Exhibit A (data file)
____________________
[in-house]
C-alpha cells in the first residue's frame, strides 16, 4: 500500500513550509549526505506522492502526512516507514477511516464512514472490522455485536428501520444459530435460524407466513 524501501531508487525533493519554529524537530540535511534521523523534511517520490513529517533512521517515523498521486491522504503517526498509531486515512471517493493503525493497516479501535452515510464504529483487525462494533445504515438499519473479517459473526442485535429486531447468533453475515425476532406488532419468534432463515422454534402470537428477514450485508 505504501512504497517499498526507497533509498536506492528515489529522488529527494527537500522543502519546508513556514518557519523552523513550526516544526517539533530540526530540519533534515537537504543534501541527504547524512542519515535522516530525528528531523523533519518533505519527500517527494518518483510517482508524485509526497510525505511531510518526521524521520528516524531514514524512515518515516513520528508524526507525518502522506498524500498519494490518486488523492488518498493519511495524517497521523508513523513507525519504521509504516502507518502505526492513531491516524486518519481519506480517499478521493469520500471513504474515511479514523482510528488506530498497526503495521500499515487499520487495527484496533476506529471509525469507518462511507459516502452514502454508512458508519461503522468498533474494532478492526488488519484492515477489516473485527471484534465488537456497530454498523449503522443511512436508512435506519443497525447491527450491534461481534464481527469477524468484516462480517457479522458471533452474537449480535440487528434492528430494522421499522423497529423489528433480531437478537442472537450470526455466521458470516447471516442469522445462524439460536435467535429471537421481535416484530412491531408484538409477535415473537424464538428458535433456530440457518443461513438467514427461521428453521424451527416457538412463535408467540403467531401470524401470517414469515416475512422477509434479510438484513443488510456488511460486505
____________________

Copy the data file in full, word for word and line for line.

[in-house]
C-alpha cells in the first residue's frame, strides 16, 4: 500500500513550509549526505506522492502526512516507514477511516464512514472490522455485536428501520444459530435460524407466513 524501501531508487525533493519554529524537530540535511534521523523534511517520490513529517533512521517515523498521486491522504503517526498509531486515512471517493493503525493497516479501535452515510464504529483487525462494533445504515438499519473479517459473526442485535429486531447468533453475515425476532406488532419468534432463515422454534402470537428477514450485508 505504501512504497517499498526507497533509498536506492528515489529522488529527494527537500522543502519546508513556514518557519523552523513550526516544526517539533530540526530540519533534515537537504543534501541527504547524512542519515535522516530525528528531523523533519518533505519527500517527494518518483510517482508524485509526497510525505511531510518526521524521520528516524531514514524512515518515516513520528508524526507525518502522506498524500498519494490518486488523492488518498493519511495524517497521523508513523513507525519504521509504516502507518502505526492513531491516524486518519481519506480517499478521493469520500471513504474515511479514523482510528488506530498497526503495521500499515487499520487495527484496533476506529471509525469507518462511507459516502452514502454508512458508519461503522468498533474494532478492526488488519484492515477489516473485527471484534465488537456497530454498523449503522443511512436508512435506519443497525447491527450491534461481534464481527469477524468484516462480517457479522458471533452474537449480535440487528434492528430494522421499522423497529423489528433480531437478537442472537450470526455466521458470516447471516442469522445462524439460536435467535429471537421481535416484530412491531408484538409477535415473537424464538428458535433456530440457518443461513438467514427461521428453521424451527416457538412463535408467540403467531401470524401470517414469515416475512422477509434479510438484513443488510456488511460486505